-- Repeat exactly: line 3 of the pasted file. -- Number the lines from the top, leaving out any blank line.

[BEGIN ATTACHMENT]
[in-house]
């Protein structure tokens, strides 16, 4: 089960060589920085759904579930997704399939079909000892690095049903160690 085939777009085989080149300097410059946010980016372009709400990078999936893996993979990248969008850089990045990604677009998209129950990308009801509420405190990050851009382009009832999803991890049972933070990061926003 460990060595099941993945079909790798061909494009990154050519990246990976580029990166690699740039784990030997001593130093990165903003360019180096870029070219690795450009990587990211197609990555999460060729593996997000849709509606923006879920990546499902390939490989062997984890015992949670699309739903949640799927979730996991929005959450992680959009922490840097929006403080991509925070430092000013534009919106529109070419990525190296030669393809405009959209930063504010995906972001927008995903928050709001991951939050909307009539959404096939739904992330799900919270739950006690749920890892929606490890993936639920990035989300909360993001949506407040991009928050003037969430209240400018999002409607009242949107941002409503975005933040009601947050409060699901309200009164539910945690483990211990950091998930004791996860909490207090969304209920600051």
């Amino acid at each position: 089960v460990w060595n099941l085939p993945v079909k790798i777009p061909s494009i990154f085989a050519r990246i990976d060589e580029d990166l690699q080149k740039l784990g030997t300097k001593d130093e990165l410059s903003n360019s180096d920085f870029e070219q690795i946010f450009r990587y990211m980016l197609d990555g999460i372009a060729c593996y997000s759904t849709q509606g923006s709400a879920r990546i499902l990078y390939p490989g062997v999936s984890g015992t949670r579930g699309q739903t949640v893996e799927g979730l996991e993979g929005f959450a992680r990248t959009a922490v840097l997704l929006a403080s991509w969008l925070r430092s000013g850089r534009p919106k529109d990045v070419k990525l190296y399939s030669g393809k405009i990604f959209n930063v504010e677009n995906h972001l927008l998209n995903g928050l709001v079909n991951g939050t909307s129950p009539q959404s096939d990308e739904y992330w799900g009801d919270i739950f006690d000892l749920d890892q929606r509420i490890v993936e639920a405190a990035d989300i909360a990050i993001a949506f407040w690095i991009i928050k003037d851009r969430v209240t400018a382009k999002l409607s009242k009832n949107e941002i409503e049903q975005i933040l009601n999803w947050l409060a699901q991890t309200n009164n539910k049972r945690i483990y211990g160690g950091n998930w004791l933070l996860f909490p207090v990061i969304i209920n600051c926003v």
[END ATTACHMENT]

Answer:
């Amino acid at each position: 089960v460990w060595n099941l085939p993945v079909k790798i777009p061909s494009i990154f085989a050519r990246i990976d060589e580029d990166l690699q080149k740039l784990g030997t300097k001593d130093e990165l410059s903003n360019s180096d920085f870029e070219q690795i946010f450009r990587y990211m980016l197609d990555g999460i372009a060729c593996y997000s759904t849709q509606g923006s709400a879920r990546i499902l990078y390939p490989g062997v999936s984890g015992t949670r579930g699309q739903t949640v893996e799927g979730l996991e993979g929005f959450a992680r990248t959009a922490v840097l997704l929006a403080s991509w969008l925070r430092s000013g850089r534009p919106k529109d990045v070419k990525l190296y399939s030669g393809k405009i990604f959209n930063v504010e677009n995906h972001l927008l998209n995903g928050l709001v079909n991951g939050t909307s129950p009539q959404s096939d990308e739904y992330w799900g009801d919270i739950f006690d000892l749920d890892q929606r509420i490890v993936e639920a405190a990035d989300i909360a990050i993001a949506f407040w690095i991009i928050k003037d851009r969430v209240t400018a382009k999002l409607s009242k009832n949107e941002i409503e049903q975005i933040l009601n999803w947050l409060a699901q991890t309200n009164n539910k049972r945690i483990y211990g160690g950091n998930w004791l933070l996860f909490p207090v990061i969304i209920n600051c926003v």